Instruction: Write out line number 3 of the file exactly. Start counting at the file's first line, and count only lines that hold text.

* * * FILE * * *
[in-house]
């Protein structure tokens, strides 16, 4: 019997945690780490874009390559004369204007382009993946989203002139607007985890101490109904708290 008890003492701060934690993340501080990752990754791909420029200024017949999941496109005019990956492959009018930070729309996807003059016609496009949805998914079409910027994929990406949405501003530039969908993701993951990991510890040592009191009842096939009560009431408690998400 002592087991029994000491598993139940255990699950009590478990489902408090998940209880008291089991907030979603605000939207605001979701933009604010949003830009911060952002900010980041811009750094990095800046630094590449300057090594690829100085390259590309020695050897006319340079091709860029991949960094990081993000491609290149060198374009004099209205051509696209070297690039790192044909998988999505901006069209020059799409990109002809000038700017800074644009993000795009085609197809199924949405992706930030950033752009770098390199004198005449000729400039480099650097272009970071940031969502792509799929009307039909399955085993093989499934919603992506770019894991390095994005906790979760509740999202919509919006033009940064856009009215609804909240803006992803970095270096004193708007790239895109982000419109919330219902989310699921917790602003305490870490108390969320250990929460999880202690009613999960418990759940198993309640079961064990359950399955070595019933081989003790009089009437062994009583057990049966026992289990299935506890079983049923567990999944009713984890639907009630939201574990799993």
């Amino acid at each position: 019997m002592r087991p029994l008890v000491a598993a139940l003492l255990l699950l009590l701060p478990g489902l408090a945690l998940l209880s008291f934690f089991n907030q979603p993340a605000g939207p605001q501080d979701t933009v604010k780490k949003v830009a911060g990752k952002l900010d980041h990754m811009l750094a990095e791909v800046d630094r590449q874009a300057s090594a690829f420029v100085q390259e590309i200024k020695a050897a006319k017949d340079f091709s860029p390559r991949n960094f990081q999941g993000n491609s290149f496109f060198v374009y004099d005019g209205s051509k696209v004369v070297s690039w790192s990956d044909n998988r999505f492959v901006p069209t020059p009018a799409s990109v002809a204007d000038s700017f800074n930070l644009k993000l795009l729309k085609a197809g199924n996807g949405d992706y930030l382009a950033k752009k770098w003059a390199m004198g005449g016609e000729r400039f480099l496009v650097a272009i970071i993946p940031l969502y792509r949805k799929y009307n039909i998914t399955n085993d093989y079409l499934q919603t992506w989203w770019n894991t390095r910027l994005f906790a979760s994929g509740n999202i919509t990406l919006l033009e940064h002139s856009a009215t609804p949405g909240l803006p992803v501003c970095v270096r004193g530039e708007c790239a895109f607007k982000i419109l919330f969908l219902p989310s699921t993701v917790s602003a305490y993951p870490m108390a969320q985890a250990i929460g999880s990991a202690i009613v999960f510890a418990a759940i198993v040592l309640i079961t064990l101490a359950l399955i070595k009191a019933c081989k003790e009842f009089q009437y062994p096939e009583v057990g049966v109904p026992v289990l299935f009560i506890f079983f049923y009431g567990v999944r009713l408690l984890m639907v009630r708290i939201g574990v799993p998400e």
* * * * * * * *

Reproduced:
């Amino acid at each position: 019997m002592r087991p029994l008890v000491a598993a139940l003492l255990l699950l009590l701060p478990g489902l408090a945690l998940l209880s008291f934690f089991n907030q979603p993340a605000g939207p605001q501080d979701t933009v604010k780490k949003v830009a911060g990752k952002l900010d980041h990754m811009l750094a990095e791909v800046d630094r590449q874009a300057s090594a690829f420029v100085q390259e590309i200024k020695a050897a006319k017949d340079f091709s860029p390559r991949n960094f990081q999941g993000n491609s290149f496109f060198v374009y004099d005019g209205s051509k696209v004369v070297s690039w790192s990956d044909n998988r999505f492959v901006p069209t020059p009018a799409s990109v002809a204007d000038s700017f800074n930070l644009k993000l795009l729309k085609a197809g199924n996807g949405d992706y930030l382009a950033k752009k770098w003059a390199m004198g005449g016609e000729r400039f480099l496009v650097a272009i970071i993946p940031l969502y792509r949805k799929y009307n039909i998914t399955n085993d093989y079409l499934q919603t992506w989203w770019n894991t390095r910027l994005f906790a979760s994929g509740n999202i919509t990406l919006l033009e940064h002139s856009a009215t609804p949405g909240l803006p992803v501003c970095v270096r004193g530039e708007c790239a895109f607007k982000i419109l919330f969908l219902p989310s699921t993701v917790s602003a305490y993951p870490m108390a969320q985890a250990i929460g999880s990991a202690i009613v999960f510890a418990a759940i198993v040592l309640i079961t064990l101490a359950l399955i070595k009191a019933c081989k003790e009842f009089q009437y062994p096939e009583v057990g049966v109904p026992v289990l299935f009560i506890f079983f049923y009431g567990v999944r009713l408690l984890m639907v009630r708290i939201g574990v799993p998400e």